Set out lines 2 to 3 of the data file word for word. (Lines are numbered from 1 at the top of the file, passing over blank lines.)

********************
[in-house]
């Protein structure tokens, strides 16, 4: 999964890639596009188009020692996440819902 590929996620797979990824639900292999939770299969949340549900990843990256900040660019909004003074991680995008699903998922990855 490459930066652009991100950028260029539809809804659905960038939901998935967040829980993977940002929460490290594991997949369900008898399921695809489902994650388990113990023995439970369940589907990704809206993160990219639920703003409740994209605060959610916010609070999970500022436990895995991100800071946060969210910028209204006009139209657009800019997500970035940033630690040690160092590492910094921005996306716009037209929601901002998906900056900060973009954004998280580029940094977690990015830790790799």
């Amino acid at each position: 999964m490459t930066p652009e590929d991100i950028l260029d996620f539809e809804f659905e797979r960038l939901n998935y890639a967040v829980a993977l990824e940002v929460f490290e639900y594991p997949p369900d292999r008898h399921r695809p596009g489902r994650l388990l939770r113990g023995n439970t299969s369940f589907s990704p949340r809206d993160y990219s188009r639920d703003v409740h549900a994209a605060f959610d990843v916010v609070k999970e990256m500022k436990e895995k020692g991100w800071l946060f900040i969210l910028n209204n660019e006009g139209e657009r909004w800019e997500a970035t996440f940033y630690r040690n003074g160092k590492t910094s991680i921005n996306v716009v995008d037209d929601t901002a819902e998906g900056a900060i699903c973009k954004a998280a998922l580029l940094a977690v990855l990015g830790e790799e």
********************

């Protein structure tokens, strides 16, 4: 999964890639596009188009020692996440819902 590929996620797979990824639900292999939770299969949340549900990843990256900040660019909004003074991680995008699903998922990855 490459930066652009991100950028260029539809809804659905960038939901998935967040829980993977940002929460490290594991997949369900008898399921695809489902994650388990113990023995439970369940589907990704809206993160990219639920703003409740994209605060959610916010609070999970500022436990895995991100800071946060969210910028209204006009139209657009800019997500970035940033630690040690160092590492910094921005996306716009037209929601901002998906900056900060973009954004998280580029940094977690990015830790790799």
């Amino acid at each position: 999964m490459t930066p652009e590929d991100i950028l260029d996620f539809e809804f659905e797979r960038l939901n998935y890639a967040v829980a993977l990824e940002v929460f490290e639900y594991p997949p369900d292999r008898h399921r695809p596009g489902r994650l388990l939770r113990g023995n439970t299969s369940f589907s990704p949340r809206d993160y990219s188009r639920d703003v409740h549900a994209a605060f959610d990843v916010v609070k999970e990256m500022k436990e895995k020692g991100w800071l946060f900040i969210l910028n209204n660019e006009g139209e657009r909004w800019e997500a970035t996440f940033y630690r040690n003074g160092k590492t910094s991680i921005n996306v716009v995008d037209d929601t901002a819902e998906g900056a900060i699903c973009k954004a998280a998922l580029l940094a977690v990855l990015g830790e790799e």